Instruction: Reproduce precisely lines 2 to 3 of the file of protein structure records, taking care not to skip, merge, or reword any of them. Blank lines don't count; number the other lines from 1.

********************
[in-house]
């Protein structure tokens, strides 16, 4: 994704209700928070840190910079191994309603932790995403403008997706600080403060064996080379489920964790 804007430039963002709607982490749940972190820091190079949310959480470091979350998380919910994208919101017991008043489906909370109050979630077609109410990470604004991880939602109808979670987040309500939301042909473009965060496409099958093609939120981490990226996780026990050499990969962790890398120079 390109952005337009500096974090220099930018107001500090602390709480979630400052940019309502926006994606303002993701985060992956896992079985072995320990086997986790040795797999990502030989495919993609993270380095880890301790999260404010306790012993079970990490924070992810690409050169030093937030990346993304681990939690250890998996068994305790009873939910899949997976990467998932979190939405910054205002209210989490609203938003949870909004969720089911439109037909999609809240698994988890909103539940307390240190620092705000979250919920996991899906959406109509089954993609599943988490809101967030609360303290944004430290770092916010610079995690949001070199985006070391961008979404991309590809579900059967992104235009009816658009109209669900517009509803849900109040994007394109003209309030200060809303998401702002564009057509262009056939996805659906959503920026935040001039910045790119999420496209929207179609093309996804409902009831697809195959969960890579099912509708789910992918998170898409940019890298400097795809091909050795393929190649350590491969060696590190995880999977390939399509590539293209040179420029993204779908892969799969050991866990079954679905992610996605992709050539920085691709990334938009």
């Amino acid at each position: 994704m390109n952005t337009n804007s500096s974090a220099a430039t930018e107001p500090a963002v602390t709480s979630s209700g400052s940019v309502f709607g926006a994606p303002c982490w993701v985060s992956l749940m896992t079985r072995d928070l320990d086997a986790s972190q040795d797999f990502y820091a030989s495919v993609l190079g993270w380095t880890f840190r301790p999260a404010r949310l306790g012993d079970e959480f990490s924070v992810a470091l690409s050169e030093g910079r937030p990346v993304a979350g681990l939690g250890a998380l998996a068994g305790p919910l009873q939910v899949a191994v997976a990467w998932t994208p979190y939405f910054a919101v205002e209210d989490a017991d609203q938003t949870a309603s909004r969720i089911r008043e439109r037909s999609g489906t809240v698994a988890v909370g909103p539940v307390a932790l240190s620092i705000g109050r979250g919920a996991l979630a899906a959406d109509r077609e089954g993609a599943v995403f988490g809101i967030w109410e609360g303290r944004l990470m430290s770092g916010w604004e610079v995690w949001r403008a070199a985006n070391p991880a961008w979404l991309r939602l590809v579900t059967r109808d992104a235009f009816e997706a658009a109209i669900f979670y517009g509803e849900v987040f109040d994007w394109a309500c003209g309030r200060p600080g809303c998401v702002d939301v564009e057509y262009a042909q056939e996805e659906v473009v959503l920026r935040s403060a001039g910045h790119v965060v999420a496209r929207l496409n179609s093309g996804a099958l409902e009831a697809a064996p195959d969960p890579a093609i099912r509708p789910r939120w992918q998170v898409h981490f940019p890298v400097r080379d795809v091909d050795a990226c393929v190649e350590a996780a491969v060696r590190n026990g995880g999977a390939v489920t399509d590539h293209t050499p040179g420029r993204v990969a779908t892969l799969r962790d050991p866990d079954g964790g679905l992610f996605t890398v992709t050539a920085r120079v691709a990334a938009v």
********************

């Protein structure tokens, strides 16, 4: 994704209700928070840190910079191994309603932790995403403008997706600080403060064996080379489920964790 804007430039963002709607982490749940972190820091190079949310959480470091979350998380919910994208919101017991008043489906909370109050979630077609109410990470604004991880939602109808979670987040309500939301042909473009965060496409099958093609939120981490990226996780026990050499990969962790890398120079 390109952005337009500096974090220099930018107001500090602390709480979630400052940019309502926006994606303002993701985060992956896992079985072995320990086997986790040795797999990502030989495919993609993270380095880890301790999260404010306790012993079970990490924070992810690409050169030093937030990346993304681990939690250890998996068994305790009873939910899949997976990467998932979190939405910054205002209210989490609203938003949870909004969720089911439109037909999609809240698994988890909103539940307390240190620092705000979250919920996991899906959406109509089954993609599943988490809101967030609360303290944004430290770092916010610079995690949001070199985006070391961008979404991309590809579900059967992104235009009816658009109209669900517009509803849900109040994007394109003209309030200060809303998401702002564009057509262009056939996805659906959503920026935040001039910045790119999420496209929207179609093309996804409902009831697809195959969960890579099912509708789910992918998170898409940019890298400097795809091909050795393929190649350590491969060696590190995880999977390939399509590539293209040179420029993204779908892969799969050991866990079954679905992610996605992709050539920085691709990334938009």
């Amino acid at each position: 994704m390109n952005t337009n804007s500096s974090a220099a430039t930018e107001p500090a963002v602390t709480s979630s209700g400052s940019v309502f709607g926006a994606p303002c982490w993701v985060s992956l749940m896992t079985r072995d928070l320990d086997a986790s972190q040795d797999f990502y820091a030989s495919v993609l190079g993270w380095t880890f840190r301790p999260a404010r949310l306790g012993d079970e959480f990490s924070v992810a470091l690409s050169e030093g910079r937030p990346v993304a979350g681990l939690g250890a998380l998996a068994g305790p919910l009873q939910v899949a191994v997976a990467w998932t994208p979190y939405f910054a919101v205002e209210d989490a017991d609203q938003t949870a309603s909004r969720i089911r008043e439109r037909s999609g489906t809240v698994a988890v909370g909103p539940v307390a932790l240190s620092i705000g109050r979250g919920a996991l979630a899906a959406d109509r077609e089954g993609a599943v995403f988490g809101i967030w109410e609360g303290r944004l990470m430290s770092g916010w604004e610079v995690w949001r403008a070199a985006n070391p991880a961008w979404l991309r939602l590809v579900t059967r109808d992104a235009f009816e997706a658009a109209i669900f979670y517009g509803e849900v987040f109040d994007w394109a309500c003209g309030r200060p600080g809303c998401v702002d939301v564009e057509y262009a042909q056939e996805e659906v473009v959503l920026r935040s403060a001039g910045h790119v965060v999420a496209r929207l496409n179609s093309g996804a099958l409902e009831a697809a064996p195959d969960p890579a093609i099912r509708p789910r939120w992918q998170v898409h981490f940019p890298v400097r080379d795809v091909d050795a990226c393929v190649e350590a996780a491969v060696r590190n026990g995880g999977a390939v489920t399509d590539h293209t050499p040179g420029r993204v990969a779908t892969l799969r962790d050991p866990d079954g964790g679905l992610f996605t890398v992709t050539a920085r120079v691709a990334a938009v």